The Biking Lifeby: Naomi Bloom 12/1/2009
Turning Wheels for Kids
In years past, when the holidays loom on the horizon, I've been liberal with suggestions for giving to bike advocacy and non-profit organizations. Well, this year I'm switching gears, just a little. This year I want to sing the praises of a truly grass roots charity that puts deserving but disadvantaged kids on wheels.
Turning Wheels for Kids buys thousands of bikes from the likes of Raleigh America, puts them together in one gigasmic "build day" in December, and sees that they end up as Santa's special gift to thousands of South Bay youngsters -- kids who otherwise would never receive their own bike.
It started six years ago
Back in 2003, Santa Clara Valley Medical Center nurse Susan Runsvold had a sort of epiphany. Why not buy a bunch of bikes and give them away? So began what Sue hoped would be a tradition of collecting money from her friends and colleagues to fulfill her vision. Two years later she asked for more help from the Valley community, and TWFK was born. Result: over 6,000 bikes distributed in 2005 alone! Today, in just four years, TWFK distributes bikes not only at the holidays, but also year round through special community partnerships.
ACTC jumps in
I "discovered" TWFK about three years ago, when fellow Almaden Cycle Touring Club member Jim Schallau came to a club meeting and asked for volunteers to build bikes. He'd seen an article in his neighborhood weekly paper about Sue and her project. "At the time I was the coordinator of the ACTC Bicycle Recycling Program," he recalls. "[We] provided refurbished bicycles to low-income people who needed them to get to work. In this job I had seen the poverty that was in our valley and the amount of effort required of some people just to survive. Bicycles for their children were certainly lower priority than having food and clothes.
"When I saw the program that Sue had started, I knew it was something that I had to get involved in. [So] I approached the ACTC board and asked their support to make this a significant club activity. Since then individual members (and the club's treasury) have generously contributed funds to purchase bikes, and many members have contributed their time and talent to help assemble the bikes."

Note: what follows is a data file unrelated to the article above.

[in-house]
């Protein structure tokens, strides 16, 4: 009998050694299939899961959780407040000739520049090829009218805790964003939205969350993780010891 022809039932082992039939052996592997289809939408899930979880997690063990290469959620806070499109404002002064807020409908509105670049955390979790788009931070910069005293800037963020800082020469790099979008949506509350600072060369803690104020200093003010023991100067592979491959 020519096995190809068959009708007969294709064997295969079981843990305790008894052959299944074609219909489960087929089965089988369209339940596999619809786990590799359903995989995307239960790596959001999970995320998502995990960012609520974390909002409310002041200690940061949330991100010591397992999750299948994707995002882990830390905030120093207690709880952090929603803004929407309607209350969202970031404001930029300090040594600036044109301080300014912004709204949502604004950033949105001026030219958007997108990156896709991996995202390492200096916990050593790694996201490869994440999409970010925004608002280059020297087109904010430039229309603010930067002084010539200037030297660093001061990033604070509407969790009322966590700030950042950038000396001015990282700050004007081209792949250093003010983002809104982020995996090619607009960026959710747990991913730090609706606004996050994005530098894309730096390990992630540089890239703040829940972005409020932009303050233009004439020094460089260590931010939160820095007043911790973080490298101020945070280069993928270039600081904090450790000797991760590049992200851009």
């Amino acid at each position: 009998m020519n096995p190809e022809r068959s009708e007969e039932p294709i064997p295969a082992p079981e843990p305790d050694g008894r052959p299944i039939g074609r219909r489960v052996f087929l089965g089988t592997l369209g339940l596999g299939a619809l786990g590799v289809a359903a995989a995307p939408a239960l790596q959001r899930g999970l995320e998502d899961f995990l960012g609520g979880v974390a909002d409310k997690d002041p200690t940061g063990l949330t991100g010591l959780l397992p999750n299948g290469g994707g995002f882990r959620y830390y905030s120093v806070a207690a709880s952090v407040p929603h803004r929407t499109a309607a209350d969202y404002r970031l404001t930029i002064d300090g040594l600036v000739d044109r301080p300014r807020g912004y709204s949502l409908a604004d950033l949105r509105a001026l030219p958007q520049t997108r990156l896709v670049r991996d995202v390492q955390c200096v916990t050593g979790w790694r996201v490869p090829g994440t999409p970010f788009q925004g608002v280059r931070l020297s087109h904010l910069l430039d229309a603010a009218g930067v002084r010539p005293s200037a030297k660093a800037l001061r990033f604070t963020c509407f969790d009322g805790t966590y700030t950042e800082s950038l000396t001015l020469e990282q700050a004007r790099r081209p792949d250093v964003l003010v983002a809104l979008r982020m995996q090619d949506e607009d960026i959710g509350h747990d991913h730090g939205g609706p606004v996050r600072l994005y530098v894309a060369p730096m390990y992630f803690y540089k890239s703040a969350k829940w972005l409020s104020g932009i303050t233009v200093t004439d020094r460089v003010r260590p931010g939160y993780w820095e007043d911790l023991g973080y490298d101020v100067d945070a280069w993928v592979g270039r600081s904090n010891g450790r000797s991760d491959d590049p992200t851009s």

The response was tremendous. The ACTC team has been so enthusiastic that last year they walked away with the Bike Buck Cup, and I have a sneaking feeling they're aiming to keep that first-place team trophy in the club.
The first ACTC member to check in last year was Roy Beck, "a great bike assembler," according to Jim Schallau "He's also one of the guys who always seems to have whatever tool is needed for the job."
Asked last year if any particular ACTC members stand out, Sue Runsvold immediately thought of Jim. "We don't have to call Jim because Jim calls us," she said. "We are so dependent on the cycling community. Without them we don't have a program."
One hard-core group got the bug so bad they signed up for the Death Ride as Team TurningWheels for Kids. They even designed their own team jerseys, and are offering a limited number of them to this year's volunteers.
This year volunteer assemblers will build over 2,000 bikes in one day on December 12 at the San Jose Convention Center. It's a magical, "Santa's Workshop" kind of day. Sorry, but if you haven't registered already, you won't be able to volunteer for Bike Build 2009. Registration for the Big Bike Build 2009 is now closed for both individuals and teams. In fact, each year an overwhelming response generally closes registration in just one day.
"I have a very warm feeling at the end of the Bike Build day," Jim Schallau told me. "After all the bikes have been assembled and distributed to the various charities, knowing that 2000 children are going to have a very memorable Christmas morning." And not just because he shared the day with his grandson, Jason.
Karl Laucher claims to have "circled the planet aimlessly looking for a worthy cause. It was a pilgrimage that would transcend politics and msg-laden fatty foods. When Jim Schallau invited me to help out with the TWFK program the violins began to play, and I thought 'Kids! What could better than helping kids get a bike?'"
Playing Santa's elves keeps TWFK really busy in December. But there's plenty to do the rest of the year as well. For instance, they also provide bikes to the Lifestyle Modification Clinic of Santa Clara Valley Medical Center run by Dr. Dan Delgado. As far as we know, we are the only organization in existence that enables doctors to facilitate the tools needed to promote healthy lifestyles with the prescription of bicycles!
According to Dr. Dan, "non-profit organizations such as TurningWheels For Kids (TWFK), are vital in helping to combat the obesity epidemic in our community. . . . For some of my patients, TWFK is the only resource these families can turn to."
You can still helpThere's no lack for willing hands to wrench of Build Day. But there's a crying need for the funds to buy all 2,000 bikes (even at Raleigh's reduced prices), plus supply each kid with a helmet and, hopefully, a bike lock as well. If you live, work or even spend time in the South Bay, consider donating to TWFK in some form. 100% of your donation will go directly toward the purchase of bicycles. And you'll make a lot of otherwise out-of-luck kids very happy.
You say you have a bike that's been sitting in the garage for years and you'd like to donate it? Sorry, TWFK doesn't do used bikes. But the Silicon Valley Bicycle Exchange does. The Bicycle Exchange donates bicycles and helmets throughout the year to local charities that serve both children and adults -- including homeless individuals who need transportation from shelters to places of employment and schooling. The SVBE meets on the second Saturday of each month (except Dec) to receive, repair, and distribute its inventory of donated bicycles. Why not sign up?
Naomi can be reached at email@example.com